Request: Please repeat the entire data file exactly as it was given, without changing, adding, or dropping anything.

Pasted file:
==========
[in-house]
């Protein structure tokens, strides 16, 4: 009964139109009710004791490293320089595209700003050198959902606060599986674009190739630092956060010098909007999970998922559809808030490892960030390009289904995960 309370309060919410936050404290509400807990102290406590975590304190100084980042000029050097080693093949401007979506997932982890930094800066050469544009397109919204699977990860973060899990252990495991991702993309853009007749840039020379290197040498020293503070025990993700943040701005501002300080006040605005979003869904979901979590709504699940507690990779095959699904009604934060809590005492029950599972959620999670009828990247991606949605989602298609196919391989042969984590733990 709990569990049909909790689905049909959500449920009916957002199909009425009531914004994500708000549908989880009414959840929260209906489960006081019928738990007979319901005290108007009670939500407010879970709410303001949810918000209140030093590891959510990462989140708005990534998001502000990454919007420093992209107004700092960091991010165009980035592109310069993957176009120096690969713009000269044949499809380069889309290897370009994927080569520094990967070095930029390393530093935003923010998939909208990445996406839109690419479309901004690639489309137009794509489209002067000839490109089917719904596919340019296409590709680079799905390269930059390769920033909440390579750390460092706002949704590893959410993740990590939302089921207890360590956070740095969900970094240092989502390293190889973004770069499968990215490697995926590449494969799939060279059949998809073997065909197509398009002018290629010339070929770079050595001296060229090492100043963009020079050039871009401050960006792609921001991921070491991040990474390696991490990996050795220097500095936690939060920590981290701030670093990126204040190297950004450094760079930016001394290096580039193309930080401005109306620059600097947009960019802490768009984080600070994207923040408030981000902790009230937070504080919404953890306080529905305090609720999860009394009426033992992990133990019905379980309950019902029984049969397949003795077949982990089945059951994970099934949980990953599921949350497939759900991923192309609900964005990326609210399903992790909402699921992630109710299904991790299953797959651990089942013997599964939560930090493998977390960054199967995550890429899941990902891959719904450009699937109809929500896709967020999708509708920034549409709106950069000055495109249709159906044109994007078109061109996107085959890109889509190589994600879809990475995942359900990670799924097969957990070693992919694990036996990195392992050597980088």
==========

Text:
[in-house]
């Protein structure tokens, strides 16, 4: 009964139109009710004791490293320089595209700003050198959902606060599986674009190739630092956060010098909007999970998922559809808030490892960030390009289904995960 309370309060919410936050404290509400807990102290406590975590304190100084980042000029050097080693093949401007979506997932982890930094800066050469544009397109919204699977990860973060899990252990495991991702993309853009007749840039020379290197040498020293503070025990993700943040701005501002300080006040605005979003869904979901979590709504699940507690990779095959699904009604934060809590005492029950599972959620999670009828990247991606949605989602298609196919391989042969984590733990 709990569990049909909790689905049909959500449920009916957002199909009425009531914004994500708000549908989880009414959840929260209906489960006081019928738990007979319901005290108007009670939500407010879970709410303001949810918000209140030093590891959510990462989140708005990534998001502000990454919007420093992209107004700092960091991010165009980035592109310069993957176009120096690969713009000269044949499809380069889309290897370009994927080569520094990967070095930029390393530093935003923010998939909208990445996406839109690419479309901004690639489309137009794509489209002067000839490109089917719904596919340019296409590709680079799905390269930059390769920033909440390579750390460092706002949704590893959410993740990590939302089921207890360590956070740095969900970094240092989502390293190889973004770069499968990215490697995926590449494969799939060279059949998809073997065909197509398009002018290629010339070929770079050595001296060229090492100043963009020079050039871009401050960006792609921001991921070491991040990474390696991490990996050795220097500095936690939060920590981290701030670093990126204040190297950004450094760079930016001394290096580039193309930080401005109306620059600097947009960019802490768009984080600070994207923040408030981000902790009230937070504080919404953890306080529905305090609720999860009394009426033992992990133990019905379980309950019902029984049969397949003795077949982990089945059951994970099934949980990953599921949350497939759900991923192309609900964005990326609210399903992790909402699921992630109710299904991790299953797959651990089942013997599964939560930090493998977390960054199967995550890429899941990902891959719904450009699937109809929500896709967020999708509708920034549409709106950069000055495109249709159906044109994007078109061109996107085959890109889509190589994600879809990475995942359900990670799924097969957990070693992919694990036996990195392992050597980088």